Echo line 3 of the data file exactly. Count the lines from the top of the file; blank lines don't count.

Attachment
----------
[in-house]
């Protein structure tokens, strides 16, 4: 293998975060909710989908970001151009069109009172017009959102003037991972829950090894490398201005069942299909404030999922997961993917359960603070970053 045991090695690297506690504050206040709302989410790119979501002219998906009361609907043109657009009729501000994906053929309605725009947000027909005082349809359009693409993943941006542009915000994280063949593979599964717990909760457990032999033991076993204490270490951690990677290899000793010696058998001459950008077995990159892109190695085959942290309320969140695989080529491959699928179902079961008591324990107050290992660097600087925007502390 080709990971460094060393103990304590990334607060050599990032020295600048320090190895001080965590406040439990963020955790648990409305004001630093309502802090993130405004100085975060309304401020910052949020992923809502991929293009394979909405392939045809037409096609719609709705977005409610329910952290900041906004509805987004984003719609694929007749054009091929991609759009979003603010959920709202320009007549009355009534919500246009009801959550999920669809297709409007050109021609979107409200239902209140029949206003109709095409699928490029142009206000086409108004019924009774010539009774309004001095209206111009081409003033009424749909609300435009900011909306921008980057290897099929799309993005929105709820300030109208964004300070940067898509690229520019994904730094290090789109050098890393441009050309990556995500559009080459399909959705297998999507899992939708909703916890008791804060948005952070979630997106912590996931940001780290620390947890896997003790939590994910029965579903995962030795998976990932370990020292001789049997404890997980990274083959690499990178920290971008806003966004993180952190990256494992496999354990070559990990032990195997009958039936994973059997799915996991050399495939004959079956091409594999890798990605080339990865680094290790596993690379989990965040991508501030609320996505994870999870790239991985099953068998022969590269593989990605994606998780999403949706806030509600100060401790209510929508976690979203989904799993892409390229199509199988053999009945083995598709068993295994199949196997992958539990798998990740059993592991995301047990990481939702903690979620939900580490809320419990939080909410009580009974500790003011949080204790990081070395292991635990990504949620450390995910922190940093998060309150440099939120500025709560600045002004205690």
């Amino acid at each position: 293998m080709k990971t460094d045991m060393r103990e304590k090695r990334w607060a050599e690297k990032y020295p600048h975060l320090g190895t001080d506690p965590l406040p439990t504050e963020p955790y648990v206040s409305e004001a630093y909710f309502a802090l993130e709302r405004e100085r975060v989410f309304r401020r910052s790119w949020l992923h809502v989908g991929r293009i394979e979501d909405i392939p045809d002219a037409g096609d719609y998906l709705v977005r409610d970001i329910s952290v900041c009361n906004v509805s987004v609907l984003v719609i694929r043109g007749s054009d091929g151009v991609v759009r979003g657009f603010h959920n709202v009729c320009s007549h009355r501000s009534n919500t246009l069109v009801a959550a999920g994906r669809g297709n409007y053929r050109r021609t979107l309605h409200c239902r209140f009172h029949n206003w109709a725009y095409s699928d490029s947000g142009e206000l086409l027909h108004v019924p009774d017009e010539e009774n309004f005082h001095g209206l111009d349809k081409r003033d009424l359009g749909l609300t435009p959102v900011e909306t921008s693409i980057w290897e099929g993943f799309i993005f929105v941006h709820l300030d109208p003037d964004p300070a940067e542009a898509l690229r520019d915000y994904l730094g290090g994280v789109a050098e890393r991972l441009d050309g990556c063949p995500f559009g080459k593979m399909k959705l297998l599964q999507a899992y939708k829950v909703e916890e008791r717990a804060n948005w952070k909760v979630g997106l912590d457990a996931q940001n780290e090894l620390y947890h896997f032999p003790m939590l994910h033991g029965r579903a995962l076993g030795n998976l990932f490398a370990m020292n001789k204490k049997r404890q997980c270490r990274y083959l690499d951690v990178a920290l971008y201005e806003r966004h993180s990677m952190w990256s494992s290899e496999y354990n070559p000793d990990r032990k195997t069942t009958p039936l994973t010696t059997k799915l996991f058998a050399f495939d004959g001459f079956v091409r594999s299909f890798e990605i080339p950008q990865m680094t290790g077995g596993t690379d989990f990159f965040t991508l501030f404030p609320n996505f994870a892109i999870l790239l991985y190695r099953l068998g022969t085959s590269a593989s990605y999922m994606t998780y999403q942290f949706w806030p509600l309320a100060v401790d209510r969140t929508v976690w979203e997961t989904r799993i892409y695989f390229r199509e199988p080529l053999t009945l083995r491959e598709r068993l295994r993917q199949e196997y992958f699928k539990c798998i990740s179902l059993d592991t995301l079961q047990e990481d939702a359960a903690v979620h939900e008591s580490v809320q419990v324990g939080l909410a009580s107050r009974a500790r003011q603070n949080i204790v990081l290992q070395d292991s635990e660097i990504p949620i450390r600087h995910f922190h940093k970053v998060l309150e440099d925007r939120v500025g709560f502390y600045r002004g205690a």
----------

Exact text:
């Amino acid at each position: 293998m080709k990971t460094d045991m060393r103990e304590k090695r990334w607060a050599e690297k990032y020295p600048h975060l320090g190895t001080d506690p965590l406040p439990t504050e963020p955790y648990v206040s409305e004001a630093y909710f309502a802090l993130e709302r405004e100085r975060v989410f309304r401020r910052s790119w949020l992923h809502v989908g991929r293009i394979e979501d909405i392939p045809d002219a037409g096609d719609y998906l709705v977005r409610d970001i329910s952290v900041c009361n906004v509805s987004v609907l984003v719609i694929r043109g007749s054009d091929g151009v991609v759009r979003g657009f603010h959920n709202v009729c320009s007549h009355r501000s009534n919500t246009l069109v009801a959550a999920g994906r669809g297709n409007y053929r050109r021609t979107l309605h409200c239902r209140f009172h029949n206003w109709a725009y095409s699928d490029s947000g142009e206000l086409l027909h108004v019924p009774d017009e010539e009774n309004f005082h001095g209206l111009d349809k081409r003033d009424l359009g749909l609300t435009p959102v900011e909306t921008s693409i980057w290897e099929g993943f799309i993005f929105v941006h709820l300030d109208p003037d964004p300070a940067e542009a898509l690229r520019d915000y994904l730094g290090g994280v789109a050098e890393r991972l441009d050309g990556c063949p995500f559009g080459k593979m399909k959705l297998l599964q999507a899992y939708k829950v909703e916890e008791r717990a804060n948005w952070k909760v979630g997106l912590d457990a996931q940001n780290e090894l620390y947890h896997f032999p003790m939590l994910h033991g029965r579903a995962l076993g030795n998976l990932f490398a370990m020292n001789k204490k049997r404890q997980c270490r990274y083959l690499d951690v990178a920290l971008y201005e806003r966004h993180s990677m952190w990256s494992s290899e496999y354990n070559p000793d990990r032990k195997t069942t009958p039936l994973t010696t059997k799915l996991f058998a050399f495939d004959g001459f079956v091409r594999s299909f890798e990605i080339p950008q990865m680094t290790g077995g596993t690379d989990f990159f965040t991508l501030f404030p609320n996505f994870a892109i999870l790239l991985y190695r099953l068998g022969t085959s590269a593989s990605y999922m994606t998780y999403q942290f949706w806030p509600l309320a100060v401790d209510r969140t929508v976690w979203e997961t989904r799993i892409y695989f390229r199509e199988p080529l053999t009945l083995r491959e598709r068993l295994r993917q199949e196997y992958f699928k539990c798998i990740s179902l059993d592991t995301l079961q047990e990481d939702a359960a903690v979620h939900e008591s580490v809320q419990v324990g939080l909410a009580s107050r009974a500790r003011q603070n949080i204790v990081l290992q070395d292991s635990e660097i990504p949620i450390r600087h995910f922190h940093k970053v998060l309150e440099d925007r939120v500025g709560f502390y600045r002004g205690a």